Global Social Governance: Unfolding the Effects of Global Regulatory Complexes on Decent Work in Central Asia

Friday, 20 July 2018: 08:30
Oral Presentation
Julia DRUBEL, Gießen University, Germany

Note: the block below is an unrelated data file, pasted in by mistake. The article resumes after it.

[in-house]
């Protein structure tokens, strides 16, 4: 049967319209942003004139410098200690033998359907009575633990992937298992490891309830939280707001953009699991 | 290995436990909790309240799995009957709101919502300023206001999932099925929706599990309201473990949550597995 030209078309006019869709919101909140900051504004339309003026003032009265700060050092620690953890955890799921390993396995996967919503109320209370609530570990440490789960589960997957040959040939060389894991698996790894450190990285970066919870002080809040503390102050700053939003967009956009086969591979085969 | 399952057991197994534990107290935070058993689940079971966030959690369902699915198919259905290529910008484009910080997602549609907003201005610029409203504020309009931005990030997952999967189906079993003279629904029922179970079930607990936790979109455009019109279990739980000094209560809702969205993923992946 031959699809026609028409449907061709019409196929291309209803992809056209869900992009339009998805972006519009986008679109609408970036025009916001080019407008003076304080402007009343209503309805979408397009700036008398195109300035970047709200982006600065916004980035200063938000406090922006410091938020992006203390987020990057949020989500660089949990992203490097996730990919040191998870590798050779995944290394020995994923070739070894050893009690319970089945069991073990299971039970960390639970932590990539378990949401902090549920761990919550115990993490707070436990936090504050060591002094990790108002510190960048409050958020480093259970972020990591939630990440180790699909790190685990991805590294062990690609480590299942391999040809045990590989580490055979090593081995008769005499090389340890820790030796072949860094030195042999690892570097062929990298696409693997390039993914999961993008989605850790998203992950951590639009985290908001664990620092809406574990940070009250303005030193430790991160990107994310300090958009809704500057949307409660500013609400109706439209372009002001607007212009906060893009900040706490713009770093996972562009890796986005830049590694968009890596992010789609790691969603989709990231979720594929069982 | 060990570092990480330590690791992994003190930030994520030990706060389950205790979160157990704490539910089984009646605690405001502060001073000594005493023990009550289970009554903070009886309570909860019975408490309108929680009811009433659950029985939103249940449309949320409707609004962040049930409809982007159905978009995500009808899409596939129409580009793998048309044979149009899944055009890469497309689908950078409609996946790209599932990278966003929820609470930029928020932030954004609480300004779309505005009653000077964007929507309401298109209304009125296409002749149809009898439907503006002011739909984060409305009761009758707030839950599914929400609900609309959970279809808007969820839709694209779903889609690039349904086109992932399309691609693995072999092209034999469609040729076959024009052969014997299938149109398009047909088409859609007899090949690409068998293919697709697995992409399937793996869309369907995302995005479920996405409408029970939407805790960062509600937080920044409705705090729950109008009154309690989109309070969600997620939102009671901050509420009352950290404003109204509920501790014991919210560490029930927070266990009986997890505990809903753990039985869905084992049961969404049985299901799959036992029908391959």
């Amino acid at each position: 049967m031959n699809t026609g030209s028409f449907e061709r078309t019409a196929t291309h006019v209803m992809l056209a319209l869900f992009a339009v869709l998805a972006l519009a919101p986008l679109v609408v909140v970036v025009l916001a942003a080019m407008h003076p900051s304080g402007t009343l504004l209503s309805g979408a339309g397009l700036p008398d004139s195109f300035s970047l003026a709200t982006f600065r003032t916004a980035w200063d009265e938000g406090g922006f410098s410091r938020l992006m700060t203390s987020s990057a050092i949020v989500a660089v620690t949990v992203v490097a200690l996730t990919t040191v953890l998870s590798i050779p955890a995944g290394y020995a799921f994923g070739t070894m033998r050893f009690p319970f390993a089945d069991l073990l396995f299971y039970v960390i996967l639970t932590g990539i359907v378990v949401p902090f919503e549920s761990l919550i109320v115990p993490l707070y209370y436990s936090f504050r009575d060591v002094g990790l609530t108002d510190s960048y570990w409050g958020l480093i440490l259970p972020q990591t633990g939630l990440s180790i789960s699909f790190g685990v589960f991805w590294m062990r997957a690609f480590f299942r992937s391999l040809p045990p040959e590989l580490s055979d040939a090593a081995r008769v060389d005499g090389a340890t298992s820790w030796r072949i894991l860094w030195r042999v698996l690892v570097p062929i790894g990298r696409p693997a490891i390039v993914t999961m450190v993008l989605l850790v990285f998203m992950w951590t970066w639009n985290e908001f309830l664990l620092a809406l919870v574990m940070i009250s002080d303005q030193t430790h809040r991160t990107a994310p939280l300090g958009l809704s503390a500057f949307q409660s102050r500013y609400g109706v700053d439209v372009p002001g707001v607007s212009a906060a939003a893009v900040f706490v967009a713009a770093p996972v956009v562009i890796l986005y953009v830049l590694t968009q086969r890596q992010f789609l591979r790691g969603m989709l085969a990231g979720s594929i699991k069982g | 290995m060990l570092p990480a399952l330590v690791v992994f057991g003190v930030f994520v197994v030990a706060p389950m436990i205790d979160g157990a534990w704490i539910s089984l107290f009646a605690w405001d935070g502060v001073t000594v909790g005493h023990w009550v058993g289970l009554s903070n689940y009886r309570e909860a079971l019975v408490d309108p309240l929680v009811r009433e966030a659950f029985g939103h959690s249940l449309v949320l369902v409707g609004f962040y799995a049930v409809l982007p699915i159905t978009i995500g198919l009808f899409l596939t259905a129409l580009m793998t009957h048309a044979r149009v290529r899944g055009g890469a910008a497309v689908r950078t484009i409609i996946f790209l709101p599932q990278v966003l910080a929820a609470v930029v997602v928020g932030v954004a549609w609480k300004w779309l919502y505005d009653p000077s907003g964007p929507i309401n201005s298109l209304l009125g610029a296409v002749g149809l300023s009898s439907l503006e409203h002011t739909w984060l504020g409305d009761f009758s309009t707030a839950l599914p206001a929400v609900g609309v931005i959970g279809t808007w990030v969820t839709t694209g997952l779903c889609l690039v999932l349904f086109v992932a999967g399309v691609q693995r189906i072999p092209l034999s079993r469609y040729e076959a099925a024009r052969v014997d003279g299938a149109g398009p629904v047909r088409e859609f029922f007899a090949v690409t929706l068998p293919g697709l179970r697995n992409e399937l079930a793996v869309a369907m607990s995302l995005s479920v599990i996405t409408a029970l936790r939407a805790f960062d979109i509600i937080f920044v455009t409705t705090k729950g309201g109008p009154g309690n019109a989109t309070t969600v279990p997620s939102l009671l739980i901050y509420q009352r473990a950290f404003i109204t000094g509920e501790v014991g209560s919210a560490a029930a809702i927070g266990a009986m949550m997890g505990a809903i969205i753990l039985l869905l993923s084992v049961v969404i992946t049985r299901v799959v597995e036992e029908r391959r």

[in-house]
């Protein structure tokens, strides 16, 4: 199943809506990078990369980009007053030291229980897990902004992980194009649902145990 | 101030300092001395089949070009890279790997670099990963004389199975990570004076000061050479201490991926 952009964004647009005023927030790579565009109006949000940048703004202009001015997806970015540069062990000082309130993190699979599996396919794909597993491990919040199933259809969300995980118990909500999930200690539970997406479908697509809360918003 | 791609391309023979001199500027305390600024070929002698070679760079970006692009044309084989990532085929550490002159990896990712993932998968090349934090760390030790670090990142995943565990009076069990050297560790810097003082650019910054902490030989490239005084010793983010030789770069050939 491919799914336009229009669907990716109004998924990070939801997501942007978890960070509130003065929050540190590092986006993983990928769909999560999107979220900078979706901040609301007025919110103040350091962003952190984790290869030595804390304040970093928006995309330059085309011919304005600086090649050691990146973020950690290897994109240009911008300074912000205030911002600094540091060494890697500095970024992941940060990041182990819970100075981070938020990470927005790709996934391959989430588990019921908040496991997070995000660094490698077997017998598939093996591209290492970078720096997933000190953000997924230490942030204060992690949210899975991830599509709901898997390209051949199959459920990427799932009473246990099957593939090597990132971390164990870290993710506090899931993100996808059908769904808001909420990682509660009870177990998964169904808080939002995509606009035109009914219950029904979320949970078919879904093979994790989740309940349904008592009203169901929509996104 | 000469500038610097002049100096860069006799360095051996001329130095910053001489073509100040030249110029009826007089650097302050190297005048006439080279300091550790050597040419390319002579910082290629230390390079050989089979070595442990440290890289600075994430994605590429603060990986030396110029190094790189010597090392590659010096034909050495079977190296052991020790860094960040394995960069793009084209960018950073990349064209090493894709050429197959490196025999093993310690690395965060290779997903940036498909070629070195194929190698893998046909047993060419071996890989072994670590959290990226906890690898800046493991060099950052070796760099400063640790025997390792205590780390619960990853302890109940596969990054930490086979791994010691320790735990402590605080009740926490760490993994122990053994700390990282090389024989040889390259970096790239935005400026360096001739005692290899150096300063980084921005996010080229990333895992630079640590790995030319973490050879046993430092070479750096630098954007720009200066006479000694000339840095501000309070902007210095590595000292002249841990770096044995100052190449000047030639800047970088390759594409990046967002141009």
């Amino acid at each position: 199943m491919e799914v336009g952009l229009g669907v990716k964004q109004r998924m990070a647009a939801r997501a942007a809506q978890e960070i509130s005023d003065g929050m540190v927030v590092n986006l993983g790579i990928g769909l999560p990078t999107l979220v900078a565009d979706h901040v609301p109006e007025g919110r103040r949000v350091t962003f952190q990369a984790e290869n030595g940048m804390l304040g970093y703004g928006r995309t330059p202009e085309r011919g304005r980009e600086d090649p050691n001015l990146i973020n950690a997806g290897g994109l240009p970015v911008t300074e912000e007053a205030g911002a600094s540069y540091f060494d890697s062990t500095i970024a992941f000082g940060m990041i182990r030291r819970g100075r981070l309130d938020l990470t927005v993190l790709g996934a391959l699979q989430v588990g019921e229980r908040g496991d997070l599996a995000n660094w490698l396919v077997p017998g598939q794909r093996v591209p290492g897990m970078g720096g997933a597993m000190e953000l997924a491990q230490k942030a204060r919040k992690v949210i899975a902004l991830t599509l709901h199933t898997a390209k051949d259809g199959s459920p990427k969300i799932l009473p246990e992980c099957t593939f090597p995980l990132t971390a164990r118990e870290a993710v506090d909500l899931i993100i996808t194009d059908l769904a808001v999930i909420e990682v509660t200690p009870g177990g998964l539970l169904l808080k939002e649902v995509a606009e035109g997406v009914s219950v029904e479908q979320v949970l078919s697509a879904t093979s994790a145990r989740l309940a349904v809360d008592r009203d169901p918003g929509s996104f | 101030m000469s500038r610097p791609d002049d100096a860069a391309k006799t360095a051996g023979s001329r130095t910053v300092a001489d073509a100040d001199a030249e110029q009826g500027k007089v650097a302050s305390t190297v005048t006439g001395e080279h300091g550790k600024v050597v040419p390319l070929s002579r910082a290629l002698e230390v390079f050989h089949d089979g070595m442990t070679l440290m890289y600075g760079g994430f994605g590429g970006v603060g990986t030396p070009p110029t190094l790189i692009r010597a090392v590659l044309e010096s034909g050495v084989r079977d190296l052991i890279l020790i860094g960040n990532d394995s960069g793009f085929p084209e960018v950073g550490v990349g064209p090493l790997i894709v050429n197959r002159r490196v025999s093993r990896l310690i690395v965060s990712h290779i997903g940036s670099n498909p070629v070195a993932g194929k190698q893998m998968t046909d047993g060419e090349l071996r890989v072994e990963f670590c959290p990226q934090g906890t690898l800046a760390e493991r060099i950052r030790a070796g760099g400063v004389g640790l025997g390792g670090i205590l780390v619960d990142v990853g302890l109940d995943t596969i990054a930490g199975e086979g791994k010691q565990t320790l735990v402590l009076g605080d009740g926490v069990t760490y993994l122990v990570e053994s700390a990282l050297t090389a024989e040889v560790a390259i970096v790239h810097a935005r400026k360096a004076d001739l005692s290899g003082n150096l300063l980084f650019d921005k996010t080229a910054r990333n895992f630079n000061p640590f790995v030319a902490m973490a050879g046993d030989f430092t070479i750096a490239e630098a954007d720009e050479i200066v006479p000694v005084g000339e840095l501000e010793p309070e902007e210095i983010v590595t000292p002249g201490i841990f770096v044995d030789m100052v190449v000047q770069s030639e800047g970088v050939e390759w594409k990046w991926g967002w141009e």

The concept of decent work has been developed and communicated by the ILO as a strategic re-orientation, in which among others the Core Labour Standards have been developed as a complementary regulatory mode of labour questions. Nonetheless, a variety of indecent working incidents are documented for the Central Asian region, in which a specific nexus of state imposed and privately extracted forced labour that heavily draws on patterns of semi-legal migration, illegal migration and trafficking schemes can be identified. Even though, these developments can be traced back to the region’s Soviet and transformation history, these historical explanations, the paper argues, are not sufficient. Not only, that this nexus of state-private-forced labour combined with specific recruiting strategies based on illegal migration or trafficking schemes pose specific challenges to the new labour regime as developed under the decent work agenda. It furthermore, illustrates the need to shed light on the specific relations between global, regional and national regulations and to unfold the nested and/ or overlapping regulations of trade, migration and labour law in the Central Asian region. The paper therewith pays specific attention to the global governance constellations within global social regulations and their effects on the realities in decent work for migrant workers. The paper theoretically draws on conceptions of regime complexity and is going to analyse central legal and political documents as well as expert interviews applying content analysis.